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Talk Dirty To Me

Columnist: Michael E. Duffy
March, 2017 Issue

Michael E. Duffy
All articles by columnist
Columnist's Blog

To make the experience more seamlessly human-like, these devices are listening to you all the time.  

People have been wanting to talk to their computers for a long time. As humans, we’re wired for conversational interaction, so it’s not a giant leap to imagine talking to a computer as being easier (for the human at least) than typing at one. In 1966, there was the talking computer of the starship Enterprise in the original Star Trek television series, voiced by Majel Barrett. The fictional HAL 9000 was the calm-voiced villain of Stanley Kubrick’s 2001: A Space Odyssey in 1968.  In 1983’s War Games, the primitive text-to-speech voice of the WOPR computer asked, “How about a nice game of chess?”

Fast forward to 2011, when Apple announced the voice-capable virtual assistant, Siri, would be standard on the iPhone 4S.  Suddenly, people could talk to their smartphones.  At the start of 2017, the trend towards virtual assistants has reached critical mass, with offerings from Microsoft (Cortana), Google (Google Home and Google Assistant), Samsung (Viv) and, perhaps most importantly, Amazon’s Alexa technology, which is employed in products like Amazon Echo and Amazon Dot.

In case you’re not aware, virtual assistants are now available not just on smartphones, but as tabletop devices like the Amazon Echo, a cylinder about 9” high and 3” in diameter, or Google Home, which looks like an oversized air freshener.  The second-generation Amazon Dot looks like a hockey puck.

A number of separate technologies underlie these products.  First of all, there is speech recognition, which involves taking the sounds emitted by the human vocal tract and turning them into machine-readable text. For example, once the sound of “What time is it?” is turned into text, another technology must make sense of the question and formulate a reply in text form. This falls under the general heading of Natural Language Processing (NLP).  Finally, the text of the response, “It’s 3:21 p.m.” is translated back into human-sounding speech.  As you might expect, it’s taken a lot of smart people to bring these technologies to the point where they can be bundled together in a commercial product  such as a smartphone or a tabletop device like Google Home or Amazon Echo.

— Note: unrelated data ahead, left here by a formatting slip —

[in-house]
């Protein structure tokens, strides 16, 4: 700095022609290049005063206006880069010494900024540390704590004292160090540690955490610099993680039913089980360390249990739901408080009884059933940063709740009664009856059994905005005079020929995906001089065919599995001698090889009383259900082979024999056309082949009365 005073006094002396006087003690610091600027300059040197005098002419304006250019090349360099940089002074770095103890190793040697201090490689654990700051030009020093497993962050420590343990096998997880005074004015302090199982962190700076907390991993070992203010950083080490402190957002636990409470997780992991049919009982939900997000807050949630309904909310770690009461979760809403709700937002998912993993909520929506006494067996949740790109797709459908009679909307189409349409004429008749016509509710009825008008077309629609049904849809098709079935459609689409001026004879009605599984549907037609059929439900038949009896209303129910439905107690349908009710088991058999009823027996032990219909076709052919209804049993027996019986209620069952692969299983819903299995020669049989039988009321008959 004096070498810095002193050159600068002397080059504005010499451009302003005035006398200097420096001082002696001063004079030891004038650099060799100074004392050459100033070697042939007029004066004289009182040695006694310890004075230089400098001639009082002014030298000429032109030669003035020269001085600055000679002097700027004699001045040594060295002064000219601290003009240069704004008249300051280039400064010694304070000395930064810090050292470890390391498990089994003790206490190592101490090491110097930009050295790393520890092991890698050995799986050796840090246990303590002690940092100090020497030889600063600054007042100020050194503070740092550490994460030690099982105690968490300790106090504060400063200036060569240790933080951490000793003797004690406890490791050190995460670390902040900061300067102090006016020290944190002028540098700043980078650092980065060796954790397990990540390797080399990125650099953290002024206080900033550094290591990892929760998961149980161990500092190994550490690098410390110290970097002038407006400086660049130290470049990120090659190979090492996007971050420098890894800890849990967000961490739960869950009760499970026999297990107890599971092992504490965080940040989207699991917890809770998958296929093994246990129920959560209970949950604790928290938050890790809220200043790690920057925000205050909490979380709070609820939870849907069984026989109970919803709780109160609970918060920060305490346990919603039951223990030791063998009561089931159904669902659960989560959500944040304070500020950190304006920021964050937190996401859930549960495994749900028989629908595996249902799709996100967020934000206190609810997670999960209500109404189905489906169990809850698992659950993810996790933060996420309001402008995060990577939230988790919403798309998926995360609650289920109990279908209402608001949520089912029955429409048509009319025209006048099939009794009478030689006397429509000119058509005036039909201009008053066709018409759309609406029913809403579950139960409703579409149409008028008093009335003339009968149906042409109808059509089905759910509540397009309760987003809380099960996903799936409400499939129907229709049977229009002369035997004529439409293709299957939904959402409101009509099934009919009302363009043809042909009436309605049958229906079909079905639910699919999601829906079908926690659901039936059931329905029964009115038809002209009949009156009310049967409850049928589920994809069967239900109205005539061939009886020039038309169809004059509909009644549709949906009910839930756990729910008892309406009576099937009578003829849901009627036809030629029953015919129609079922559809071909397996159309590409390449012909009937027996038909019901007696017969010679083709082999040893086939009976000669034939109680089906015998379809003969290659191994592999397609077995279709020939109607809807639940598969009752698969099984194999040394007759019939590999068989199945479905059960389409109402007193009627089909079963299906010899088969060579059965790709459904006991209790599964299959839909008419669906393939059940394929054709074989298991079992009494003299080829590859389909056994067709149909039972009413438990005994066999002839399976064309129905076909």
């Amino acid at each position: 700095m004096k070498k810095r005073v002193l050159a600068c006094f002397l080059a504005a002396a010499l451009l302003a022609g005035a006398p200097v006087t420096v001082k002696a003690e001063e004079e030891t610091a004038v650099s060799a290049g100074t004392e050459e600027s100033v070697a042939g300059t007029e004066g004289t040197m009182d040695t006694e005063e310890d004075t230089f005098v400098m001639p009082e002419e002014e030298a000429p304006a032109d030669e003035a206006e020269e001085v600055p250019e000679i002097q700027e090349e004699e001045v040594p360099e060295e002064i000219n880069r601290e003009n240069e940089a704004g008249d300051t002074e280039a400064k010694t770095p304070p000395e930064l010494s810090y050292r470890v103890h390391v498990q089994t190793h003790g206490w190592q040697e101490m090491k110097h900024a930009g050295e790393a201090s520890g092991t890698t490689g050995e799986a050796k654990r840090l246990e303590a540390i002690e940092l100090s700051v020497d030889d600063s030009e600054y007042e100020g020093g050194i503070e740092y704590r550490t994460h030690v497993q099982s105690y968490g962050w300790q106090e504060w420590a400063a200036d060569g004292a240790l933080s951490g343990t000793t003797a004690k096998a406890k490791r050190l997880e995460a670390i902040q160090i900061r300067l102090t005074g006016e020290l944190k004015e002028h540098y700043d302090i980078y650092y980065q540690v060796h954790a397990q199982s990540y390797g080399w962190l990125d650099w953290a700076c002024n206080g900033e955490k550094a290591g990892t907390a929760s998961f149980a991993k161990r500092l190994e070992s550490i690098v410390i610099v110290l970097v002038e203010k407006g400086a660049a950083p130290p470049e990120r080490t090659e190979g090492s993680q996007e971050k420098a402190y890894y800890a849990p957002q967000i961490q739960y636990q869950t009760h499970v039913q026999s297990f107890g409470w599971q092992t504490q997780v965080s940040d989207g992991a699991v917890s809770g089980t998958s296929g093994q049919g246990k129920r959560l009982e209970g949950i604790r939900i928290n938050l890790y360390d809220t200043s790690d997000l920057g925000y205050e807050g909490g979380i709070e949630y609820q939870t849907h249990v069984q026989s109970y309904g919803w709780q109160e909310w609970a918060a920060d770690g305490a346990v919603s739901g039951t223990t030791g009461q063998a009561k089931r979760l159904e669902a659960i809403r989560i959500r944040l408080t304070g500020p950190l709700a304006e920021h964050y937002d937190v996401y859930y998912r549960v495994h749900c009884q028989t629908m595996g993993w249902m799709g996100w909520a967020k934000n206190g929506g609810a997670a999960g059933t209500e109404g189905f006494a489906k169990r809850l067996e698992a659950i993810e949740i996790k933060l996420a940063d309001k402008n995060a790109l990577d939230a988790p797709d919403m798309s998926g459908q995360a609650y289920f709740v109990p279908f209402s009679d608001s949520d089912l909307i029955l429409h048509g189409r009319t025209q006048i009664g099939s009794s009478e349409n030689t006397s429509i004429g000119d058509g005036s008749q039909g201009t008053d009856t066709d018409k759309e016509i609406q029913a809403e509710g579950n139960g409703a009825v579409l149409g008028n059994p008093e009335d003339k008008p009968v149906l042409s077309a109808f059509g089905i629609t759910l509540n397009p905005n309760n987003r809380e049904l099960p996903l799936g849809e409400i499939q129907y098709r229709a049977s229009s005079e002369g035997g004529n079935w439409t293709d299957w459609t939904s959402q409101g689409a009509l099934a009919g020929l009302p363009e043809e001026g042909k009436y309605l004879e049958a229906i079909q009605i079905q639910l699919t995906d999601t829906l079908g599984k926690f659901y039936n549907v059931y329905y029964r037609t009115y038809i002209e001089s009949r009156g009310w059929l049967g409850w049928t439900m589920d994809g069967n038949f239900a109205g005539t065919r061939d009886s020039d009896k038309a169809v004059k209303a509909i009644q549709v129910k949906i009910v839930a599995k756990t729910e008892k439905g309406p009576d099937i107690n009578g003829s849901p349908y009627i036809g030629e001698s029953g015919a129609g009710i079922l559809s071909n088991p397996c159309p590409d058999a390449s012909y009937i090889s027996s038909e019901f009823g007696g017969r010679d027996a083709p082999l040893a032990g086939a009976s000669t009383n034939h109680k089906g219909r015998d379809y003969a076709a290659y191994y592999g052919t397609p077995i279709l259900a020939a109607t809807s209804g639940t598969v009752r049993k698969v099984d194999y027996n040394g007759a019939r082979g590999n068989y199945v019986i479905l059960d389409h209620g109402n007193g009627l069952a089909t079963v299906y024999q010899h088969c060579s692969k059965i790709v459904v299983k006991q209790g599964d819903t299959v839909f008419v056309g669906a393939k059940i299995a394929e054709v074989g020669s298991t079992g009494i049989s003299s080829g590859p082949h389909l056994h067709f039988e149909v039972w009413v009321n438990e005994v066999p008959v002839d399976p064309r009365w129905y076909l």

In fact, most of the processing which makes the magic happen doesn’t occur locally, but in the cloud.  A compact representation of what you say is processed in “the cloud” by much more powerful computers connected to your phone or device via a wireless Internet connection.  To make the experience more seamlessly human-like, these devices are listening to you all the time.  On an iPhone 6S or other later models, you can say “Hey, Siri!” and Siri will respond. (Earlier models require you to be plugged into power for this feature to work).  Amazon’s Echo listens for a “wake word,” which defaults to “Alexa.”  Privacy advocates have expressed concern about what happens to the information these devices “hear.”  In fact, police recently subpoenaed an Amazon Echo device to see if it contains audio data which can shed light on a murder.

Building an Alexa, Siri, Viv, (Google) Assistant, or Cortana isn’t easy.  And this is where Amazon came up with a brilliant idea. They’re offering interested developers the Alexa Skills Kit, “a collection of self-service APIs, tools, documentation and code samples that make it fast and easy for you to add skills to Alexa.”  A “skill” adds new voice-controlled abilities to Alexa’s skill set.

As a result, a gaggle of products at the Consumer Electronics Show in January featured either the ability to function as an Echo (a refrigerator, for example, which can tell you the time), or the ability to use a device with Alexa (such as an Echo or that refrigerator) to control your product.  For instance, one firm demonstrated arming and disarming their home security system via Alexa commands.  Given how much easier Alexa makes voice control, you can expect to see more of these integrations.  And if you’re in business, you should definitely consider whether integrating with Alexa makes sense for your product offerings (take a look at some of the 2,000-plus add-on skills at

Though I’ve focused on Alexa and Amazon Echo, Google Home (with its Assistant software) gets high marks for its ability to respond to questions. (See for a head-to-head comparison of Alexa, Siri, Cortana, and Assistant.  For the record, all of them respond to the command, “Talk dirty to me.”




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